Kohl's Corp. shareholders voted Wednesday to leave the Menomonee Falls-based company's board of directors intact, rejecting a bid from activist investors to take over the board as the company mulls the prospect of selling itself off to outside parties.
In a press release Wednesday, the business said preliminary votes had indicated all 13 of its nominees for the board had been reelected.
"The Board remains focused on running a robust and intentional review of strategic alternatives while executing our strategy to drive shareholder value," said Peter Boneparth, Kohl's board chair, in the release. "We appreciate the feedback we have received from our shareholders over the past several months and look forward to engaging with them further."
Kohl's stock has decreased by more than 20 percent over the past month.
Activist investor group Macellum Capital Management offered what it has called a "highly qualified and independent" slate of nominees to take over the board. The activist investor had proposed selling off many of Kohl's buildings and making other changes.
"(T)he greatest risk we can take as shareholders is doubling down on the current Board and management team once again after the last 20+ years of stagnation at Kohl's," a letter from Macellum to shareholders Monday read.
As details of how larger shareholders planned to vote emerged, another Macellum letter Tuesday warned retaining the board "could jeopardize a credible sale process being carried out to conclusion." The group said if share prices continued to drop, bidders for the business could reduce their offers.
Kohl's, for its part, called the Macellum slate "unqualified and inexperienced." It asked shareholders to keep the current board of directors in place.
"(The current Board) has the right experience to oversee the go-forward strategy while evaluating the ongoing review of expressions of interest to buy the Company," Kohl's said in an April press release.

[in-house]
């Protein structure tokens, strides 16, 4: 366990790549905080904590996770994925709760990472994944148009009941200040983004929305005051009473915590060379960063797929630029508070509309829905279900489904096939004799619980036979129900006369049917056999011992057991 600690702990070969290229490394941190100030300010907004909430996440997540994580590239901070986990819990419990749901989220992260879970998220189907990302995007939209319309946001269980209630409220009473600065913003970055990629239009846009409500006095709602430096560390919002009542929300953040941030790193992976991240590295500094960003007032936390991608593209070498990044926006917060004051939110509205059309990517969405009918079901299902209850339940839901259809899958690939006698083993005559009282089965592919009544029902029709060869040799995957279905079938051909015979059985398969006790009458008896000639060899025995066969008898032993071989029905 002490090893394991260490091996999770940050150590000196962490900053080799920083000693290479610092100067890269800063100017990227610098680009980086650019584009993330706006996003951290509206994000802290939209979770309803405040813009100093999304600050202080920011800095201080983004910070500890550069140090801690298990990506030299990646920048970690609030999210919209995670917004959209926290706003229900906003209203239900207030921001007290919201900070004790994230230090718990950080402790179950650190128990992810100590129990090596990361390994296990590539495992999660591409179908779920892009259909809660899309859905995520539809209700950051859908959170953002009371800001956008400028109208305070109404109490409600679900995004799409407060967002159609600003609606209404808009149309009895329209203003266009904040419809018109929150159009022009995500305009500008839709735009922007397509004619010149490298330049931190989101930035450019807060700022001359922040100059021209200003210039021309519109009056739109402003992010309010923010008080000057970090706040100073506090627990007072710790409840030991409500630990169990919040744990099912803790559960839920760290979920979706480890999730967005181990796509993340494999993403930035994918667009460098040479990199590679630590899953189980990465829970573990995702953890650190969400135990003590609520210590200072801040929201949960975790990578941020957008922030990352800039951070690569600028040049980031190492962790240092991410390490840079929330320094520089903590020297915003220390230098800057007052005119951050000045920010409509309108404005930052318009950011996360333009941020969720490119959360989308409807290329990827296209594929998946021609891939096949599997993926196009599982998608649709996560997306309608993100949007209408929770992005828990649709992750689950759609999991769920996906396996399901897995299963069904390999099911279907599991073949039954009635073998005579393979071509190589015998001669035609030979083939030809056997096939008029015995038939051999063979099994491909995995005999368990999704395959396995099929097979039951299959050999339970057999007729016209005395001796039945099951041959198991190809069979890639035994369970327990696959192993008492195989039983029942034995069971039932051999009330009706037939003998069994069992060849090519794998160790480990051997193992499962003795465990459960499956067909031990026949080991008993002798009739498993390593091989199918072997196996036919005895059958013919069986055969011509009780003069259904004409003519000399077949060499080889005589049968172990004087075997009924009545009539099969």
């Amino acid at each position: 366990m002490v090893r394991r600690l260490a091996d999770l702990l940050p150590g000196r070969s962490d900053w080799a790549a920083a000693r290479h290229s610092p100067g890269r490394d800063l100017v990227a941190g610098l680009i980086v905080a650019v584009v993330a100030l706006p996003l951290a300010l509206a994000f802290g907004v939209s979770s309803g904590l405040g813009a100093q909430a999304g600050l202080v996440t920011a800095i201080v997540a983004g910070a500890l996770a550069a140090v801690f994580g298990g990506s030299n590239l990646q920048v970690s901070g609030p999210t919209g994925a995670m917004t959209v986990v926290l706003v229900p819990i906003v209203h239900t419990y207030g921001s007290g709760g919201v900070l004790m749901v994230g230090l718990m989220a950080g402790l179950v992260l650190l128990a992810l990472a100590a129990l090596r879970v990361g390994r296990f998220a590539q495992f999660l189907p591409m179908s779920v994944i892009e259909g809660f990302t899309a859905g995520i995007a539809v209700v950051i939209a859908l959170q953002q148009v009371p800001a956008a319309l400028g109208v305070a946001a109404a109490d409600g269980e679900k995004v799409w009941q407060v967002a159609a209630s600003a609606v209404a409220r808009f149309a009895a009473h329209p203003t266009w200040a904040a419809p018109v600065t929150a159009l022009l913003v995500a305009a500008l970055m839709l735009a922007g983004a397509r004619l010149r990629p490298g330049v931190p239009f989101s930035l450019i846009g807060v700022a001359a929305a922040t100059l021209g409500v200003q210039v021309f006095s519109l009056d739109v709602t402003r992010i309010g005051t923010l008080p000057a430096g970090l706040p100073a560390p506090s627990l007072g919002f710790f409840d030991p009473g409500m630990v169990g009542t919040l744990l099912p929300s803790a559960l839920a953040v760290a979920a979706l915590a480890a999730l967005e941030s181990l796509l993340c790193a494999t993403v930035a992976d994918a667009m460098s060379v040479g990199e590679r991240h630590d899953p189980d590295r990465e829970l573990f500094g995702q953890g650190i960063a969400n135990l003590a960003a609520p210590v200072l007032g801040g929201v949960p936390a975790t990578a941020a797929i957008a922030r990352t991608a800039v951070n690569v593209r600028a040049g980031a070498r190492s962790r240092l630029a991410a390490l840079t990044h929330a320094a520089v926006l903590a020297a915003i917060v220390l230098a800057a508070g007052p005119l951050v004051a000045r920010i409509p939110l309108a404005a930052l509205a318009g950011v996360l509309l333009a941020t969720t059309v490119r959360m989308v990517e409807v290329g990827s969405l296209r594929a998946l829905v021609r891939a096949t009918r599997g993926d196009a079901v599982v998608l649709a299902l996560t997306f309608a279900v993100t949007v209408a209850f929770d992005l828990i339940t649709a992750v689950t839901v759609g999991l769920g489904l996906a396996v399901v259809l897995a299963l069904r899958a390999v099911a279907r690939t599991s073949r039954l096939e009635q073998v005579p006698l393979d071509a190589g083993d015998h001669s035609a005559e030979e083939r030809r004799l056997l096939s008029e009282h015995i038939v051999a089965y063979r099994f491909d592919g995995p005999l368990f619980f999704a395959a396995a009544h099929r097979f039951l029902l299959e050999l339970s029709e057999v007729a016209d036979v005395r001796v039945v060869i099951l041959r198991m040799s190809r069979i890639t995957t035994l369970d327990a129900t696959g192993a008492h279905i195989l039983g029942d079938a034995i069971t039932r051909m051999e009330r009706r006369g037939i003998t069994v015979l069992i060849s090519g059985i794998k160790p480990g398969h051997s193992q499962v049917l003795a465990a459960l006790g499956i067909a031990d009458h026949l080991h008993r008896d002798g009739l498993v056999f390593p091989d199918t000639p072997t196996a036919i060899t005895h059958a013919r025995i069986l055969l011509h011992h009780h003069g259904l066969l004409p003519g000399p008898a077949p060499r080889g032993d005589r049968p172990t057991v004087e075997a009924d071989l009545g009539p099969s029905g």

Jim Baker is executive director of the Private Equity Stakeholder Project. The worker advocacy group signed on to an open letter to Kohl's Board of Directors and Investors last week, warning against the company accepting bids from private equity companies. A 2019 report from the group found more than a million workers had lost their jobs in the last decade because of trouble or bankruptcies at retailers owned by private equity or hedge funds.
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Baker said he's worried a private equity firm would hurt workers while enriching investors.
"We view this vote today as a positive sign, and are hopeful that the leadership of the company and others will take a long-term perspective on 'how is this successful for everybody' — for the stores, for their investors, but also for communities, for workers, etc.," Baker said.
How Kohl's got here
The department store chain has been a target of activist investors since last year. The company's Menomonee Falls-based leadership expressed uncertainty over the company's future in March. Kohl's employs roughly 4,000 people at its headquarters there, and it's not clear whether that would change if the corporation ends up under new ownership.
In February 2021, a group including Macellum, Ancora, Legion Partners and 4010 Capital nominated nine new members to the company's Board of Directors, but leadership spurned those advances. The investor group said weeks later Kohl’s seemed "content performing just slightly better than the worst companies in retail."
Before the COVID-19 pandemic, the company faced hits in revenue in the 2019 holiday season, even while store traffic climbed. A sales slump during the pandemic resulted in corporate layoffs, but by August of last year, leadership said the company had recovered to pre-pandemic sales levels.
Partnerships with businesses and brands like Amazon and Sephora have been a significant part of CEO Michelle Gass' tenure with the company. More recently, the chain has looked to pivot away from its image as a department store, with Gass aiming to turn it into "the retailer of choice for the Active and Casual lifestyle," according to a statement.
Offers early this year reportedly from private equity firms Acacia Research and Sycamore Partners to buy Kohl's reignited the debate over the chain’s future. Retail analysts said the recommendations proposed by the investors, such as spinning off the company's e-commerce business or selling store real estate, could be catastrophic for the company even if they create value in the short term.
The corporation rejected those bids in February, but said it would entertain "expressions of interest" in acquiring the company.
Kohl's said in late March Goldman Sachs was coordinating on Kohl's behalf with certain bidders to "assist with further due diligence so that they have the opportunity to refine and improve their proposals and include committed financing and binding documentation." Since then, Saks Fifth Avenue owner Hudson's Bay Co., Vitamin Shoppe owner Franchise Group Inc. and JCPenney owners Simon Property Group and Brookfield Asset Management have all entered the fray.